• TW February 13, 2015, 8:54 pm

    Hello, I am in Florida and got insurance last year in 2014 through the affordable health care act. I estimated around 12,000 and got accepted for 2014. For 2015 I did the same exact thing. I got accepted. Having insurance has helped me tremendously. I could not afford to live without it. But this year 2015 the healthcare marketplace has sent me a letter asking for proof of income after I was already accepted and have paid for and using the insurance for 2 months in 2015 already. I am self employed. They said I could send something as simple as a letter or as indepth as a copy of my 2014 taxes. They gave me a deadline of 60 days which is now less than 30 days. So I said to myself why not just do my taxes early. In 2014 my Gross was around 30k via 1099-K. But after cost of goods, ebay/paypal fees, shipping costs(is the biggie), supplies, home office, car, etc. (A.K.A. adjusted gross income) I may have over estimated. My taxes are showing I don’t have to pay in but what I am worried about is being kicked off obama care. For 2014 I may have overestimated but for 2015 I am optimistic. Have you heard of anyone being kicked off after being accepted or have any other info on the subject? I thank you for your response in advance. I really appreciate it.

  • Sierra L. February 16, 2015, 12:14 am

    Is there a way to submit my self-employment ledger online to the marketplace website?

  • Rob Cullen February 16, 2015, 3:46 pm

    @TW: The short answer is yes, you can get kicked off Obamacare after being accepted. “Kicked off” though isn’t quite accurate though– if you can’t show that your income is high enough, you would lose the subsidy that helps cover your premiums; if you then can’t afford the higher premiums, the insurer would cancel the plan. That said, from what I hear, they’re being pretty flexible about what they’ll accept as income verification, particularly if you think your income will be higher than it actually turns out to be. In your case, a ledger showing higher income more recently, or your 2014 taxes with an explanation for why your income will be higher in 2015, would probably be fine.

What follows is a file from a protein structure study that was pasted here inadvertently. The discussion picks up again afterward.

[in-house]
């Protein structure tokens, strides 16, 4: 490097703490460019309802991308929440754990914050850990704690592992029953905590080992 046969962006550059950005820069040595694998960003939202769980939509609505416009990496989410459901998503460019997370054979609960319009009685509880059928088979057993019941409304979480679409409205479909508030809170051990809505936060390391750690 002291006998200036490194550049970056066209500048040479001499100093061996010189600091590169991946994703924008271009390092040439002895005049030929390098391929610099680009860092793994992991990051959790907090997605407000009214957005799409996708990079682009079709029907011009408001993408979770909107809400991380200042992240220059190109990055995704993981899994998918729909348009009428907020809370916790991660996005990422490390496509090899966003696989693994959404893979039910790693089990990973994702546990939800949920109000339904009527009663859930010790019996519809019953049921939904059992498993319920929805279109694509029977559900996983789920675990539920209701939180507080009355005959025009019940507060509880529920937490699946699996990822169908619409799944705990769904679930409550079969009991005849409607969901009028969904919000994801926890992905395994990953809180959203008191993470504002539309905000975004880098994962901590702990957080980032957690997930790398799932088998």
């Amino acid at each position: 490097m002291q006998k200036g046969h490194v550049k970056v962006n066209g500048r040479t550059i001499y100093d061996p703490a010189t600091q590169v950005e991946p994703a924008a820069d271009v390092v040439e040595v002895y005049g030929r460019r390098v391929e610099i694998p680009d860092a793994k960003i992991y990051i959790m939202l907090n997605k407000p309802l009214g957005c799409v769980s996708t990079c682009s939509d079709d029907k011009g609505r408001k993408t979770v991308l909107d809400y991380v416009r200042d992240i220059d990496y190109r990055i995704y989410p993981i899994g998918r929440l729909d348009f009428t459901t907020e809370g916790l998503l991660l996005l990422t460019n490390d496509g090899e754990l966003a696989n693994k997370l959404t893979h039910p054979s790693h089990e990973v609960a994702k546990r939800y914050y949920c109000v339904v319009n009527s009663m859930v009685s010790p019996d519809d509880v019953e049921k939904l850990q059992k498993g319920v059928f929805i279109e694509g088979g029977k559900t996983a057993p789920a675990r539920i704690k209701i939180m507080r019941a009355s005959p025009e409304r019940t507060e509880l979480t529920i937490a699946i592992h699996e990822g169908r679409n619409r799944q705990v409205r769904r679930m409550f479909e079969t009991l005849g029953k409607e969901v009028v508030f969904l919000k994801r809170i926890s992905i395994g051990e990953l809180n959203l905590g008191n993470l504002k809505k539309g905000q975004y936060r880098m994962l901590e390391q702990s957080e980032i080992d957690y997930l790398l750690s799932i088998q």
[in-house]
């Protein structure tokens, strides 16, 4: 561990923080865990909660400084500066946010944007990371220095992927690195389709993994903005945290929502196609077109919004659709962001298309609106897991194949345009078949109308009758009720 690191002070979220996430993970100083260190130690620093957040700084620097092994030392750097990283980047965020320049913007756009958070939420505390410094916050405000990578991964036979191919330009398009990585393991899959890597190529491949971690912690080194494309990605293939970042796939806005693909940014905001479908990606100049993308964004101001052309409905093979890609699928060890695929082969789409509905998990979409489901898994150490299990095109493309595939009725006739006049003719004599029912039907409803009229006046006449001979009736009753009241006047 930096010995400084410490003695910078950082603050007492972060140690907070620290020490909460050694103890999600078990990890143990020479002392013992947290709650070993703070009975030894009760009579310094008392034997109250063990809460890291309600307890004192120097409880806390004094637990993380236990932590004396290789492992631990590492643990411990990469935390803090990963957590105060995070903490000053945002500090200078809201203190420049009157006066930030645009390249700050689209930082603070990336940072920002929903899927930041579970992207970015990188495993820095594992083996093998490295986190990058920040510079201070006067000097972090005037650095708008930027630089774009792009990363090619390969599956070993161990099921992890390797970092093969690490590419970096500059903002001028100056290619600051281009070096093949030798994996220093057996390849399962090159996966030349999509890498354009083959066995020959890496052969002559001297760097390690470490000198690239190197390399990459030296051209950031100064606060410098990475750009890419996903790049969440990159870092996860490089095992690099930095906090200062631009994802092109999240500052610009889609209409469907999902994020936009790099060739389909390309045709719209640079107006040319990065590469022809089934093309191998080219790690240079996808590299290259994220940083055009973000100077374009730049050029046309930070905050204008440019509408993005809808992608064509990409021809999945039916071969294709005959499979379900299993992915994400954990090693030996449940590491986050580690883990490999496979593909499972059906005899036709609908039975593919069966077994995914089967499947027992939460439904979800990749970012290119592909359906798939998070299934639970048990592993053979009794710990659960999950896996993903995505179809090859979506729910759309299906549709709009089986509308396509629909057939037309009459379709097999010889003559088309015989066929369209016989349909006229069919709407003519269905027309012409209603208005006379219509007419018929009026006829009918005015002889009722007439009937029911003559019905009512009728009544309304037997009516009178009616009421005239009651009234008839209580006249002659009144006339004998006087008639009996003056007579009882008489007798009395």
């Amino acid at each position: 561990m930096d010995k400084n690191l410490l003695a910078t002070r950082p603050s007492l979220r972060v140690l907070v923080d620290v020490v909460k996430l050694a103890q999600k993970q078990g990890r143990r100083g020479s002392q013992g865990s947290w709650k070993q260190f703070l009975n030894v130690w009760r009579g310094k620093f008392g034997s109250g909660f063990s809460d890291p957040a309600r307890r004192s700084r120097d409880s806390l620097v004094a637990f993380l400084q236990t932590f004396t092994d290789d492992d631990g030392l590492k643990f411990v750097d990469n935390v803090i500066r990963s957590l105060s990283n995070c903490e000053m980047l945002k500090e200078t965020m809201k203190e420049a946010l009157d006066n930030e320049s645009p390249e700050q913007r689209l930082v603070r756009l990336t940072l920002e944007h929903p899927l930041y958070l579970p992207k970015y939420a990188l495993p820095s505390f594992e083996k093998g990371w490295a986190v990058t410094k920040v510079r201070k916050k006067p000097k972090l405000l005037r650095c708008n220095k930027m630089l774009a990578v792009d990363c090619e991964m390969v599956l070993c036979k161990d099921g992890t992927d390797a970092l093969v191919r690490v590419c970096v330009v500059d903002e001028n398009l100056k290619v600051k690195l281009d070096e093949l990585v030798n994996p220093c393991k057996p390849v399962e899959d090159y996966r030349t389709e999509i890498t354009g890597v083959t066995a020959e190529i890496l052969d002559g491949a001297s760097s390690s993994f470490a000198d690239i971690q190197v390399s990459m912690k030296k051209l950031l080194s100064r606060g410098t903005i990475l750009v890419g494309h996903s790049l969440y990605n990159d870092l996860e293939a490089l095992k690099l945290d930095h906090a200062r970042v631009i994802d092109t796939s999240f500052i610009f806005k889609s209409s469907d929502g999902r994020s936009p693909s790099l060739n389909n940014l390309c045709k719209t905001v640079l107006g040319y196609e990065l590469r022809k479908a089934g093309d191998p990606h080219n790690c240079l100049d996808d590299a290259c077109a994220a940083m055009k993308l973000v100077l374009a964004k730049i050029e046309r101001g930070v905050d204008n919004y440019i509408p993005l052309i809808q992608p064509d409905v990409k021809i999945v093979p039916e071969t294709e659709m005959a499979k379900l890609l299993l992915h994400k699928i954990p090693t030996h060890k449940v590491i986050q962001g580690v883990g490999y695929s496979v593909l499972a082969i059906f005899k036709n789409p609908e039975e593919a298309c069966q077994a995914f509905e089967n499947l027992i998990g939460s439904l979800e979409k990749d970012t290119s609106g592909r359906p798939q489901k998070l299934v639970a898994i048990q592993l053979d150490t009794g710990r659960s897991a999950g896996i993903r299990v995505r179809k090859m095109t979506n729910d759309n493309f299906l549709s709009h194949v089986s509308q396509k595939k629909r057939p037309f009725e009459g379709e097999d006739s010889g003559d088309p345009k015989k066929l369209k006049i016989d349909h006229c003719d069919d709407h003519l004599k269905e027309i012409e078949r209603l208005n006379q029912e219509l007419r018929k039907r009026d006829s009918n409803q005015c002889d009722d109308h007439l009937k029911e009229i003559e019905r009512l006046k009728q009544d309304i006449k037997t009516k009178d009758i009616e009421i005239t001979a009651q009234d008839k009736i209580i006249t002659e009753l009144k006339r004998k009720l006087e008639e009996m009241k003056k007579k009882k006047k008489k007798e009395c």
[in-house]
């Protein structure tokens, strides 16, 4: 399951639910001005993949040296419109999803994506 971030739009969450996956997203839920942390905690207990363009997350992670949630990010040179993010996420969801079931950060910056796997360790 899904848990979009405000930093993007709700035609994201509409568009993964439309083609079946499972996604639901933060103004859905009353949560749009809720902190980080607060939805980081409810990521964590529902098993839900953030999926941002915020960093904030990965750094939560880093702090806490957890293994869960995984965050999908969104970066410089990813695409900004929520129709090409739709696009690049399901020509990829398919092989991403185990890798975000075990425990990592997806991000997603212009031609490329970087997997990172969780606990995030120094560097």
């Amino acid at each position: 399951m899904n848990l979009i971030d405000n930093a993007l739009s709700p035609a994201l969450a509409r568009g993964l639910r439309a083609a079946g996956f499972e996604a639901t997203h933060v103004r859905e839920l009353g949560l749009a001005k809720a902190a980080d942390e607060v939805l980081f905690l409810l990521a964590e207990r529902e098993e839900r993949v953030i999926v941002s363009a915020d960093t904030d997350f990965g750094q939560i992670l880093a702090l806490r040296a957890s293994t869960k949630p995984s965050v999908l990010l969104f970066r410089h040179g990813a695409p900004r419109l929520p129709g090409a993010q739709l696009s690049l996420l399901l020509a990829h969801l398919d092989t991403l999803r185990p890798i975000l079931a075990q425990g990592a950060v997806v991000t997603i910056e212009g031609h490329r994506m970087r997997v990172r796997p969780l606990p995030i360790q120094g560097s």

@Sierra L.: Last I heard, yes, if it asks for income verification it should give you an option to submit the ledger online.

  • TW February 16, 2015, 4:05 pm

    @RC Many Thanks. Your help is appreciated.

  • G. Williams February 21, 2015, 3:46 pm

    Can someone either send or explain to me how to fill out a self employed ledger, please. This is my first time and I’m not clear on what’s expected of me from the form I downloaded. I would be a great help if I can see a dummy sample of one.

  • Jessica Finch March 5, 2015, 12:21 pm

    My husband and I sold piece of property at the end of 2014. This put us over the 400% of the federal poverty level. I am curious if we will have to pay back all subsidies received since we didn’t actually have the money when we received them as I reported the change to the marketplace as soon as we sold it.